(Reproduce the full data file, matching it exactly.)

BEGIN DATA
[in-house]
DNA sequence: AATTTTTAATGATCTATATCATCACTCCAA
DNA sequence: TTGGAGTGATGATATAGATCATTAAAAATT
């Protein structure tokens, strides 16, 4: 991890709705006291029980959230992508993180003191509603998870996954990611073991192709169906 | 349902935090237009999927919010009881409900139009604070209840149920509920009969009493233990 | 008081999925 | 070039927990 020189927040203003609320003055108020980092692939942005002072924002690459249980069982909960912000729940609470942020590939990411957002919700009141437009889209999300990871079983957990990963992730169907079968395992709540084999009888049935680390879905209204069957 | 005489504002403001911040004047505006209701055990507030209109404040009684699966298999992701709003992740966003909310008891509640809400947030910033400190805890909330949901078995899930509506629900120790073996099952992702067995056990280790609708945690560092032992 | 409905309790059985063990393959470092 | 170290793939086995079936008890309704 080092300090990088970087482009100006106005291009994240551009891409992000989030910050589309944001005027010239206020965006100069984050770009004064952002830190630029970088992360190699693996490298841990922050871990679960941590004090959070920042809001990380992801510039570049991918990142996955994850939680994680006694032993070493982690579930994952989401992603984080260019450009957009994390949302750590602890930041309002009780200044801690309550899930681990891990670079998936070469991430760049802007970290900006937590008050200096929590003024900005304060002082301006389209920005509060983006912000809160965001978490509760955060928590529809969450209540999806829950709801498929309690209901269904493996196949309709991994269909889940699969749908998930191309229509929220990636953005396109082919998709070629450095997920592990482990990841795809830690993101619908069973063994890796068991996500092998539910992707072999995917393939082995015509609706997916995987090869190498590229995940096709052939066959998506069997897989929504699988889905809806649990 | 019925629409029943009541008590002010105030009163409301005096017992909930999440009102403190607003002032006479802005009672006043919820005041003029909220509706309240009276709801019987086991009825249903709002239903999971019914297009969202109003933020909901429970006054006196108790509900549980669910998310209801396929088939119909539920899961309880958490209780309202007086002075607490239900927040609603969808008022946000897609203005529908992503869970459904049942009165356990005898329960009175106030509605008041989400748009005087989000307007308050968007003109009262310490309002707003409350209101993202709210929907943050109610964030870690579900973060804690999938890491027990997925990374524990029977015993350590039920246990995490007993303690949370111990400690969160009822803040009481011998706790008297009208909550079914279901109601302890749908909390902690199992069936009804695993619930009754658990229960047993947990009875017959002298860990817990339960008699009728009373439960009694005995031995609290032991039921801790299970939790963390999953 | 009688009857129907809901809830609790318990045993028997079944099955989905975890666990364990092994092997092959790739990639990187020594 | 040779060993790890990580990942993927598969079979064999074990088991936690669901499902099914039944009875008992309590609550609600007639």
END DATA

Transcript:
[in-house]
DNA sequence: AATTTTTAATGATCTATATCATCACTCCAA
DNA sequence: TTGGAGTGATGATATAGATCATTAAAAATT
């Protein structure tokens, strides 16, 4: 991890709705006291029980959230992508993180003191509603998870996954990611073991192709169906 | 349902935090237009999927919010009881409900139009604070209840149920509920009969009493233990 | 008081999925 | 070039927990 020189927040203003609320003055108020980092692939942005002072924002690459249980069982909960912000729940609470942020590939990411957002919700009141437009889209999300990871079983957990990963992730169907079968395992709540084999009888049935680390879905209204069957 | 005489504002403001911040004047505006209701055990507030209109404040009684699966298999992701709003992740966003909310008891509640809400947030910033400190805890909330949901078995899930509506629900120790073996099952992702067995056990280790609708945690560092032992 | 409905309790059985063990393959470092 | 170290793939086995079936008890309704 080092300090990088970087482009100006106005291009994240551009891409992000989030910050589309944001005027010239206020965006100069984050770009004064952002830190630029970088992360190699693996490298841990922050871990679960941590004090959070920042809001990380992801510039570049991918990142996955994850939680994680006694032993070493982690579930994952989401992603984080260019450009957009994390949302750590602890930041309002009780200044801690309550899930681990891990670079998936070469991430760049802007970290900006937590008050200096929590003024900005304060002082301006389209920005509060983006912000809160965001978490509760955060928590529809969450209540999806829950709801498929309690209901269904493996196949309709991994269909889940699969749908998930191309229509929220990636953005396109082919998709070629450095997920592990482990990841795809830690993101619908069973063994890796068991996500092998539910992707072999995917393939082995015509609706997916995987090869190498590229995940096709052939066959998506069997897989929504699988889905809806649990 | 019925629409029943009541008590002010105030009163409301005096017992909930999440009102403190607003002032006479802005009672006043919820005041003029909220509706309240009276709801019987086991009825249903709002239903999971019914297009969202109003933020909901429970006054006196108790509900549980669910998310209801396929088939119909539920899961309880958490209780309202007086002075607490239900927040609603969808008022946000897609203005529908992503869970459904049942009165356990005898329960009175106030509605008041989400748009005087989000307007308050968007003109009262310490309002707003409350209101993202709210929907943050109610964030870690579900973060804690999938890491027990997925990374524990029977015993350590039920246990995490007993303690949370111990400690969160009822803040009481011998706790008297009208909550079914279901109601302890749908909390902690199992069936009804695993619930009754658990229960047993947990009875017959002298860990817990339960008699009728009373439960009694005995031995609290032991039921801790299970939790963390999953 | 009688009857129907809901809830609790318990045993028997079944099955989905975890666990364990092994092997092959790739990639990187020594 | 040779060993790890990580990942993927598969079979064999074990088991936690669901499902099914039944009875008992309590609550609600007639």